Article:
When you receive a call asking if Grandma-from-Germany can bring rouladen for Sunday Supper, what do you say? “Why, yes, of course! I’ll cook up the veggies!” Rouladen is a very traditional German dish, and is simply mustard, pickles, bacon, and onion rolled up in thinly sliced beef and cooked. For years, I’ve watched the relatives assemble it this way, securing it all with a toothpick, and baking. This fancied-up version ala Gustav’s consists of browning and cooking in a red wine veggie sauce, which is quite good also. Leeks could easily stand in for the onions. I’ll serve Grandma’s version  – simple buttered egg noodles or red potatoes make a traditional accompaniment. For a veggie side, I’ll make this quick sautéed kale raab, using both bunches I received this week. It’s a go-to side with anything really, considering how easy it is. Add a sprinkling of apple cider or red wine vinegar, and it’ll be right at home in this German dinner. I’ll also roast up some sunchokes – no need to peel, crispy on the outside, creamy on the inside, with a fabulous nutty, artichokey flavor. For dessert, this amazing apple cake. It’s actually sort of a combination of cake, pie, pancake, and clafoutis, and the best part is that it really couldn’t be easier. AND it’s pretty darned healthy, as cakes go. No butter, little sugar, mostly apples. I’m going for it, with whatever northwest apples land in my CSA box this week.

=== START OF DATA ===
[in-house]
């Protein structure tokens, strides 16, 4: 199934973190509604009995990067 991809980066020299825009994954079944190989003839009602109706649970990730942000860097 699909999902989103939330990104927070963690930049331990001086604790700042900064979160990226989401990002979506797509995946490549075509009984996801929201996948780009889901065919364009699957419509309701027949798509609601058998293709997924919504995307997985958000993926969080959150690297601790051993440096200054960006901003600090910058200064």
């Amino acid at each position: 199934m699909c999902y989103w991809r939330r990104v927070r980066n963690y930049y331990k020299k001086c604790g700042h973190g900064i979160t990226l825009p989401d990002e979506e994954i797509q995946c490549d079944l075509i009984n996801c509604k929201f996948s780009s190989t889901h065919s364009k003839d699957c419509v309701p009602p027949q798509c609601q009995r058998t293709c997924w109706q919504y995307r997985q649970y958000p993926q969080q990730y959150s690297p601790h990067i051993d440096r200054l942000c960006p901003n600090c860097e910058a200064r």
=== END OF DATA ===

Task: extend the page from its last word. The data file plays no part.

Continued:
Monday – whole bowl, real deal

the whole bowl + tali sauce (Sweet Phi)

Everyone needs the “shouldn’t go out again…what can I throw together quickly?” dinner. AND, where several simple and healthy pieces come together in a perfect union. For me, this is it. And now I’ve finally found the unofficial recipe for Portland’s famous Whole Bowl food cart, claiming to serve “love in a bowl.” Monday’s a great day for that! These one bowl dinners are the best. The minimal ingredients and suggested accompaniments are ripe for experimentation with various grains, beans, veggies, and toppings. I’ll have the rice at-the-ready, in the rice cooker. And in addition to the listed ingredients, I’ll saute/braise some kale or collard greens in a little olive oil and garlic until bright green and no longer bitter. I’ll also cook up my spaghetti squash, and after it’s extracted “noodle-like” from its peel, set that out as a bowl addition as well. Sliced sautéed portabellos would be another fabulous addition. I’ll set out all of the possibilities, and invite diners to “build their own bowl” as their taste buds desire! But of course, topping with the unique, delicious, and easy to make tali sauce that makes it the real deal.

Tuesday – beans & greens go Mexican